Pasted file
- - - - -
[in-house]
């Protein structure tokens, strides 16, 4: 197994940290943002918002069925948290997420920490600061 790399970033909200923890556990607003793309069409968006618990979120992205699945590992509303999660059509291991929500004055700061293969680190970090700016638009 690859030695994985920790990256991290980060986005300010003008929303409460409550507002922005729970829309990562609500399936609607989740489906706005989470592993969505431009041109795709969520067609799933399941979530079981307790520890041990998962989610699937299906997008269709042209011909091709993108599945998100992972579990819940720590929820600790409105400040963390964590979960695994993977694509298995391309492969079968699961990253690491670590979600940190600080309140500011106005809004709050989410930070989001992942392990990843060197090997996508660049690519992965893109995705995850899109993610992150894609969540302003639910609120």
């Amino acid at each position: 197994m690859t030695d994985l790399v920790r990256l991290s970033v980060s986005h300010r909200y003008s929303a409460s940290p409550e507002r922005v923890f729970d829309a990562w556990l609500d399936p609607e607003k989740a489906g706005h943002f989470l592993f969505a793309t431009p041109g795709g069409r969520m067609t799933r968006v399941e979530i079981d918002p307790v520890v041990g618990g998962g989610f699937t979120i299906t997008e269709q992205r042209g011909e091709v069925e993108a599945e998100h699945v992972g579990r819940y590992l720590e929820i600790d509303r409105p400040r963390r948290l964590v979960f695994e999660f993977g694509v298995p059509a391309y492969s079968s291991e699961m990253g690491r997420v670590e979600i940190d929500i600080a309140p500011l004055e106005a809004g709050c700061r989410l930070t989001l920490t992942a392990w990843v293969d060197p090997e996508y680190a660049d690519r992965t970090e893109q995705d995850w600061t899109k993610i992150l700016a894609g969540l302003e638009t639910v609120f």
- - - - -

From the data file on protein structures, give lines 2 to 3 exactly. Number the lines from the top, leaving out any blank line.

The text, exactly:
């Protein structure tokens, strides 16, 4: 197994940290943002918002069925948290997420920490600061 790399970033909200923890556990607003793309069409968006618990979120992205699945590992509303999660059509291991929500004055700061293969680190970090700016638009 690859030695994985920790990256991290980060986005300010003008929303409460409550507002922005729970829309990562609500399936609607989740489906706005989470592993969505431009041109795709969520067609799933399941979530079981307790520890041990998962989610699937299906997008269709042209011909091709993108599945998100992972579990819940720590929820600790409105400040963390964590979960695994993977694509298995391309492969079968699961990253690491670590979600940190600080309140500011106005809004709050989410930070989001992942392990990843060197090997996508660049690519992965893109995705995850899109993610992150894609969540302003639910609120």
């Amino acid at each position: 197994m690859t030695d994985l790399v920790r990256l991290s970033v980060s986005h300010r909200y003008s929303a409460s940290p409550e507002r922005v923890f729970d829309a990562w556990l609500d399936p609607e607003k989740a489906g706005h943002f989470l592993f969505a793309t431009p041109g795709g069409r969520m067609t799933r968006v399941e979530i079981d918002p307790v520890v041990g618990g998962g989610f699937t979120i299906t997008e269709q992205r042209g011909e091709v069925e993108a599945e998100h699945v992972g579990r819940y590992l720590e929820i600790d509303r409105p400040r963390r948290l964590v979960f695994e999660f993977g694509v298995p059509a391309y492969s079968s291991e699961m990253g690491r997420v670590e979600i940190d929500i600080a309140p500011l004055e106005a809004g709050c700061r989410l930070t989001l920490t992942a392990w990843v293969d060197p090997e996508y680190a660049d690519r992965t970090e893109q995705d995850w600061t899109k993610i992150l700016a894609g969540l302003e638009t639910v609120f």